‘It was only through a litany of roster changes that the Orchestra Mozart’s London debut at the Royal Festival Hall took place at all. Beginning with Claudio Abbado and Martha Argerich down to play Haydn and Mozart, a dual cancellation meant Bernard Haitink and Maria João Pires had to step in at what may as well have been the last minute. With them changed the programme, leaving us with an all-Beethoven concert contrasting the high drama of the second Leonore overture with the relatively unrestrained optimism of the Second Piano Concerto and the Fourth Symphony, both in B flat and with not a minor-key movement between them.’

Read the whole review at Bachtrack here.

Busoni, Beethoven, Liszt, Mussorgsky; Paul Lewis, Sarratt Village Hall 28/9/13

  • Bach-Busoni: Nun komm der Heiden Heiland BWV 659
  • Beethoven: Piano Sonata op. 27 no. 1 in Eb
  • Bach-Busoni: Ich ruf’ zu dir, Herr Jesu Christ BWV 639
  • Liszt: Schlaflos! Frage und Antwort S.203; Unstern! sinistre, disastro S.208; Richard Wagner- Venezia S.201
  • Mussorgsky: Pictures at an Exhibition


The Sarratt Music Festival is a bit of an odd bird. A programme of two weekends of 2 concerts each with 5 days of children’s concerts in between, all in a sleepy part of rural Hertfordshire, does not sound the most conducive environment to great music-making. However, with appearances this year from the Hilliard Ensemble, the Budapest Café Orchestra, Leon McCawley (with LPO principal Peter Schoeman and principal horn and local David Pyatt), and none other than Paul Lewis, the Festival is an unexpected delight. Saturday’s concert saw Lewis in typically brilliant form in a programme juxtaposing the worlds of reality and ‘fantasy’, the prostrate humanity of Bach’s chorale preludes (as transcribed by Busoni) contrasted with the freewheeling structures of Beethoven’s two Quasi una Fantasia piano sonatas op. 27, the otherworldliness of late Liszt with the earthen vitality of Mussorgsky’s Pictures at an Exhibition.

Lewis’s playing was, as ever, irreproachable. From the first note of Nun komm der Heiden Heiland his mastery of tone was obvious, Busoni’s transcriptions requiring, in general, the most expressive thumbs or fifth fingers of any music in the repertoire. The chorale melodies, though surrounded by heavy, solemn octaves and delicate outer parts, always sang through with human warmth. One can hardly match the range of colours possible on the organ, but Lewis came pretty close in finding an effortlessly expressive vocality of lines often shared awkwardly between hands.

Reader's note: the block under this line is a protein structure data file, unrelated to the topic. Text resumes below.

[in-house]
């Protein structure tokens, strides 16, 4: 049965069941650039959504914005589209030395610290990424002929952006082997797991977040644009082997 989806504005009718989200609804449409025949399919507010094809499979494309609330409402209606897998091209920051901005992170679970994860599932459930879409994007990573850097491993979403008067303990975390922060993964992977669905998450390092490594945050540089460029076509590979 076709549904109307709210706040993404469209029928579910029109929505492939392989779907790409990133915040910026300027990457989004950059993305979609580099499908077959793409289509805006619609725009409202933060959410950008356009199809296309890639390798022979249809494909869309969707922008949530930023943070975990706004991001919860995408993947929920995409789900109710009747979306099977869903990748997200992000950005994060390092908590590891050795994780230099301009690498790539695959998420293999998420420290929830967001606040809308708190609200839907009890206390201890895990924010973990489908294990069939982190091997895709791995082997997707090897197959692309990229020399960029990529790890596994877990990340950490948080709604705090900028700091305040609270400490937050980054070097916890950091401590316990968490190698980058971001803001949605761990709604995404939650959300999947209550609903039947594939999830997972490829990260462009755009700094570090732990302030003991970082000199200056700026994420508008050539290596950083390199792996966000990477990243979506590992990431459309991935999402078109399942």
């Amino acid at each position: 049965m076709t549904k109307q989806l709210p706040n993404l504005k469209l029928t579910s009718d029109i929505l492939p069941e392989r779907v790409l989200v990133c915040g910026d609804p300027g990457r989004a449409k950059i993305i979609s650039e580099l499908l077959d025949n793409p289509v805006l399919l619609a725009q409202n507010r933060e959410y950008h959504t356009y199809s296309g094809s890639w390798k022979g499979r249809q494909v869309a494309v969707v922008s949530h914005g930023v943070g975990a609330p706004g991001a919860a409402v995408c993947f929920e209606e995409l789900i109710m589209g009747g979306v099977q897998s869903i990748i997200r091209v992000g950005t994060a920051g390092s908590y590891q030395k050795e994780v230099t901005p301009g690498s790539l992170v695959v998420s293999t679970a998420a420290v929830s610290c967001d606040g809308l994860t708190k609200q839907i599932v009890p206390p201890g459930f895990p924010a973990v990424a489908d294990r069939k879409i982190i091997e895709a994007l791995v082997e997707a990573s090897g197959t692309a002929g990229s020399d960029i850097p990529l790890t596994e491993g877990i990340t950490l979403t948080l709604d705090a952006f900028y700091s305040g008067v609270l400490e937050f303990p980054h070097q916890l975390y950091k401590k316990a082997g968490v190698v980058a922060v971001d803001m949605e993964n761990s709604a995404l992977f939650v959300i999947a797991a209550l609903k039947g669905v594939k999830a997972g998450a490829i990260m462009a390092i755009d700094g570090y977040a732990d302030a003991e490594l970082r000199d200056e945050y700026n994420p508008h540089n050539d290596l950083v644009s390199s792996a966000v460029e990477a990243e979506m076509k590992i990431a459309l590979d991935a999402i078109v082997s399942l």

However, it was what Lewis did apart from playing that bothered me. I don’t really mind that we occasionally call Beethoven’s piano sonata op. 27 no. 2 the ‘Moonlight’. Clearly, something in Ludwig Rellstab’s description of the first movement as like moonlight over Lake Lucerne struck a chord with the general public, and the sobriquet stuck. Of course, such ‘inauthentic’ titling is an apt target for the lofty chuckling of those who would really love to think they know better, and Lewis’s preamble, in which he asserted the piece ‘has nothing to do with moonlight’ to knowing harrumphs from the audience, seemed a shame, especially since his interpretation had quite a lot to do with it.

Say what you will about the title, but Rellstab’s Romantic image has influenced our understanding of the first movement for years, and if one is going to laugh it off as external to the music, one should at least have the consistency to play what’s written, to ‘get back to the music’. Lewis’s reading of the first movement was in a familiarly dirge-like 4, not in Beethoven’s written alla breve 2, and the march rhythms – it is, after all, a funeral march – were consequently indistinct. To be clear, this was beautiful, elegant playing, just as we had heard in op. 27 no. 1; my issue is that it sounded exactly the same as all the performances in which ‘Moonlight’ sits unchallenged in the programme. Andràs Schiff explains this in his Guardian lecture series*, and demonstrates how an ‘authentic’ interpretation might be crafted. Schiff may be forthright and more than a little dogmatic, but he is admirably consistent in the link from his thinking to his playing.